An evaluation of the effects of societal and individual stereotypes toward aging.
This paper explores what it means to grow old in today’s often uncompassionate society. It discusses the perception that aging is not only seen as being one step closer to death, but it is traditionally associated with images of physical illness, senility and helplessness and shows ,in contrast, that the elderly are a vastly diverse group of individuals that cannot be so easily classified. It provides a brief history of the science of aging and of the stereotypes that have contributed to the attitude of ageism in society today. It examines how the older population is forever expanding, its economic and political bases are becoming stronger and its technological sophistication is growing at a remarkably swift pace and how the images most of society holds of the senior sect have not evolved at the same rate.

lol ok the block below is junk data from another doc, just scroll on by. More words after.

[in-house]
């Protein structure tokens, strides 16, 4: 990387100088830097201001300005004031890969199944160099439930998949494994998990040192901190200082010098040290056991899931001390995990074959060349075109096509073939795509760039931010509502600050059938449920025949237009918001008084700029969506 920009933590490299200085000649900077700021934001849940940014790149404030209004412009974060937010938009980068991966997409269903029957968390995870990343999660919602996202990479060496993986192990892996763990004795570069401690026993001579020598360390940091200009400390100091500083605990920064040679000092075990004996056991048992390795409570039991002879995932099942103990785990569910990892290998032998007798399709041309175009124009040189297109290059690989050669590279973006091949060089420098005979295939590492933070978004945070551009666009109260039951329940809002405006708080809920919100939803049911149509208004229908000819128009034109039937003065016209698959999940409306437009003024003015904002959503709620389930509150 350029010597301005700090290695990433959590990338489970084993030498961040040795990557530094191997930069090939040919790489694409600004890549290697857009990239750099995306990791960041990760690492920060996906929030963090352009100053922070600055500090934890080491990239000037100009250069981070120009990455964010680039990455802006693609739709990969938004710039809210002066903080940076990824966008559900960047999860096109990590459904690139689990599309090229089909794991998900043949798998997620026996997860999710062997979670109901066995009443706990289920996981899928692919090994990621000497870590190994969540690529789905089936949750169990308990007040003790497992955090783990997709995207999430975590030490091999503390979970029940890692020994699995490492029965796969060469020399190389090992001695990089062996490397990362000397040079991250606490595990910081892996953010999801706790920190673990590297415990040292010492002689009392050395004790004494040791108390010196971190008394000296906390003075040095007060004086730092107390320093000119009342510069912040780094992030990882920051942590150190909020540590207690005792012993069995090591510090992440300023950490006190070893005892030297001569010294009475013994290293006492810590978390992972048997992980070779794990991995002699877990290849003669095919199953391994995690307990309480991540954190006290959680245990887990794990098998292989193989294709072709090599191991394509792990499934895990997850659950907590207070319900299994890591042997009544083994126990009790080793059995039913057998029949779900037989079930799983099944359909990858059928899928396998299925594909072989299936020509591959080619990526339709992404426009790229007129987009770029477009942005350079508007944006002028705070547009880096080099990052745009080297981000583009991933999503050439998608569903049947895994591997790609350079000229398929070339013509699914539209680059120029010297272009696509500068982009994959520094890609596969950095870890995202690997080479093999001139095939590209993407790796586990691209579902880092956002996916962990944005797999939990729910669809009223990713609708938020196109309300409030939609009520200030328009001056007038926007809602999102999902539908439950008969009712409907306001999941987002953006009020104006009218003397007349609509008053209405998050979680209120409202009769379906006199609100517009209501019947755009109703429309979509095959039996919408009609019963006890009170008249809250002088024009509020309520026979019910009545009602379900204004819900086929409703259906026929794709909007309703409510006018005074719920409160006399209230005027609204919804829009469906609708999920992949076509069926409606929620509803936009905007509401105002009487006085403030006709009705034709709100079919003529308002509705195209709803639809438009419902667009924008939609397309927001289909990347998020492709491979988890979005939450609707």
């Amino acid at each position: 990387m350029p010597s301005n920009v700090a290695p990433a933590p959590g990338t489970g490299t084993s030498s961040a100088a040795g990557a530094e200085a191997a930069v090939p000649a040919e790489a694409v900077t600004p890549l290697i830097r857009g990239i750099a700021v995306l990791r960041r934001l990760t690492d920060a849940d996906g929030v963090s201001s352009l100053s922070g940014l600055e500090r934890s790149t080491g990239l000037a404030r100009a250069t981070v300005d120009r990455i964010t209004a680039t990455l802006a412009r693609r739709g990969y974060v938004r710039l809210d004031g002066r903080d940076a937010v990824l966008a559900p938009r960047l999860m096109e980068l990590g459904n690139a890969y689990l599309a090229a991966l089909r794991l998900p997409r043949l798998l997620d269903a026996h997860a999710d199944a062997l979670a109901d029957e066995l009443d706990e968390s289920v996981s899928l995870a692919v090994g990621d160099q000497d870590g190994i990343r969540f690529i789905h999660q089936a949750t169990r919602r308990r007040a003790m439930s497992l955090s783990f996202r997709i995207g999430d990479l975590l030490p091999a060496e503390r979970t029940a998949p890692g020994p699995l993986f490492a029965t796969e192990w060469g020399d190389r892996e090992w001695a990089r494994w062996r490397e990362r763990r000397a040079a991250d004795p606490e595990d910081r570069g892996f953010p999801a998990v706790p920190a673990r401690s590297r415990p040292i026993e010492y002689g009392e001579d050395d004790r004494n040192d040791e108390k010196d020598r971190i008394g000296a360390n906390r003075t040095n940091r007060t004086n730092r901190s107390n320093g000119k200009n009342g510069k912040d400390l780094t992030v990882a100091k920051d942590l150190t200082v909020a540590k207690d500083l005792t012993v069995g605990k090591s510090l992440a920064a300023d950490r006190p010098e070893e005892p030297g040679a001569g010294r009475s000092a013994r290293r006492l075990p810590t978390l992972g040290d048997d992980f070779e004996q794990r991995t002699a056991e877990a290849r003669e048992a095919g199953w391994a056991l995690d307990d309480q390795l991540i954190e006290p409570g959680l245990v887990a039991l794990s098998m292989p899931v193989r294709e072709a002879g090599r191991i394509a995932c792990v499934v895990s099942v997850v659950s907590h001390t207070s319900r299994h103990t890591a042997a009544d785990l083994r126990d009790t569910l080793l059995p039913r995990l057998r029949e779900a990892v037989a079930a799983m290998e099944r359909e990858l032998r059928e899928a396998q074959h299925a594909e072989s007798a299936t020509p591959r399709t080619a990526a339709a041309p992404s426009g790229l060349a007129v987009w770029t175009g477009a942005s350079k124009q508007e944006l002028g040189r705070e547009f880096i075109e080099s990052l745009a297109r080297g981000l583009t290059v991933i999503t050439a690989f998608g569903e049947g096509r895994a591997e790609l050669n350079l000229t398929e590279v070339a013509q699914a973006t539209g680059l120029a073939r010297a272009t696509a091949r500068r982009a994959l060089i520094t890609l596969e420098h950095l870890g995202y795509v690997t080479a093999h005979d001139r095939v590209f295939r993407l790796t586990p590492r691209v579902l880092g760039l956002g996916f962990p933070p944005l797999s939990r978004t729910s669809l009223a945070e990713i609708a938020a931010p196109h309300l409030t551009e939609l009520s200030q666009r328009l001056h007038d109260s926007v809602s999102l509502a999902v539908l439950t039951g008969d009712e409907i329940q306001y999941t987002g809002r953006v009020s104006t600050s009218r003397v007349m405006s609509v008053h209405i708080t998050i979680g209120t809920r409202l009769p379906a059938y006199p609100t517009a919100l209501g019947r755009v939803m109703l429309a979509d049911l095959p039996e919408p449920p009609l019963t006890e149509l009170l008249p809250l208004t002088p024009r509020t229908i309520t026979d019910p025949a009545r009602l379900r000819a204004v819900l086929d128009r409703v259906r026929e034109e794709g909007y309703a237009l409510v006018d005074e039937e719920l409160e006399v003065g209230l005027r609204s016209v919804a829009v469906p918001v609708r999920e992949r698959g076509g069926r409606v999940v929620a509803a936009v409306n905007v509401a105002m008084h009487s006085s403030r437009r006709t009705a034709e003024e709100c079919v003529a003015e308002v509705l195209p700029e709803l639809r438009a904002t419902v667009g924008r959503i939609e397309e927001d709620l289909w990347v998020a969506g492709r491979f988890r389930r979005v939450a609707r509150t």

For example, recent studies have shown that changes in mental abilities of older people vary as much as their physical abilities and that mental decline is not inevitable. Learning a new language in later life, for example, might require more effort, but on the other hand the older language learner may be perfectly capable of exerting that effort. Studies also show that physical activity, along with a strong social support system and a belief in one’s ability to handle what life has to offer, can all make significant contributions to strong mental function in old age (Matcha, 1996).